Voluntary Regional Planning Approach Builds Stronger Partnerships


In the mid-1990s, North Carolina was a leader in mitigation planning. In 1996, the state created a Hazard Mitigation Planning Initiative. This grew outreach, training and funding support for North Carolina’s local planning efforts. This marked a milestone for North Carolina’s efforts to improve planning in its local jurisdictions.

Following the Disaster Mitigation Act of 2000, the state signed Senate Bill 300 in 2001 to bolster local mitigation planning. This bill now required local governments to have an approved hazard mitigation plan to get certain kinds of disaster funding under the state’s Public Assistance program as well as FEMA Hazard Mitigation Assistance programs. Communities needed to create local mitigation plans at the jurisdiction level. For some communities, this was hard. Smaller, rural jurisdictions had few resources. It was hard to review, update, and implement a quality plan every five years.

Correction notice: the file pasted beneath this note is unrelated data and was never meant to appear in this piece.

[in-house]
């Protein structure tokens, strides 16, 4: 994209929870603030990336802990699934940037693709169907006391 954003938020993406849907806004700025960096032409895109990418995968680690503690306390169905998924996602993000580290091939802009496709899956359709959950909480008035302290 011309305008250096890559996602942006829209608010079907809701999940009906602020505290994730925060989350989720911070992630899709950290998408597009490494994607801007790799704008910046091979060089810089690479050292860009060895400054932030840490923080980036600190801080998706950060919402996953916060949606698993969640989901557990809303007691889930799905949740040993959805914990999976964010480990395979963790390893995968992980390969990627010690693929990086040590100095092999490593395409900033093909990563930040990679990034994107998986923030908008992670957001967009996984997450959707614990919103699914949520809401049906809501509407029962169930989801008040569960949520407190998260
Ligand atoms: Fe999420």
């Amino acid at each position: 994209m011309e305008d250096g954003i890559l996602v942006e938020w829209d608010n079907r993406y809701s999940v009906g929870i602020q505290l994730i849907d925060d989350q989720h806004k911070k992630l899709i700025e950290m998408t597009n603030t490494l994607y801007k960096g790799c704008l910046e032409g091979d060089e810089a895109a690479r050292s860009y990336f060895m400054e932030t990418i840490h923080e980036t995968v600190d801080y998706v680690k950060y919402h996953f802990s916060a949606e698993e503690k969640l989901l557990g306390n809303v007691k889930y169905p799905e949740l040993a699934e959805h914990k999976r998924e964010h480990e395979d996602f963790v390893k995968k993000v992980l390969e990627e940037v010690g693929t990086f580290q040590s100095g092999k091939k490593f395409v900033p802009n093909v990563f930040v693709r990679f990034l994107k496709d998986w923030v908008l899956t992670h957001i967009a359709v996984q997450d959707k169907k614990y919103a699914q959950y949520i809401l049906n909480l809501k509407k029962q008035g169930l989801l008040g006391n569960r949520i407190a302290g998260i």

Resources were spread thin; many jurisdictions developed their own plans for their community. There were 100 counties containing about 550 municipalities. Planning funds and technical assistance for communities were limited. By 2005, the state had to manage 168 local plans. North Carolina needed a new approach to local mitigation planning. It needed to reduce the burden on the state and its communities.


In 2005, North Carolina Emergency Management developed an approach to improve the quality of local plans. It also increased the spread of federal funding for plan development. The state started working with local governments to roll local mitigation plans into multi-county regional plans. By fostering partnerships across county lines, The state aimed to reduce the number of grants to manage while increasing resources and technical assistance to the local level. This reduced the burden on communities and the state itself.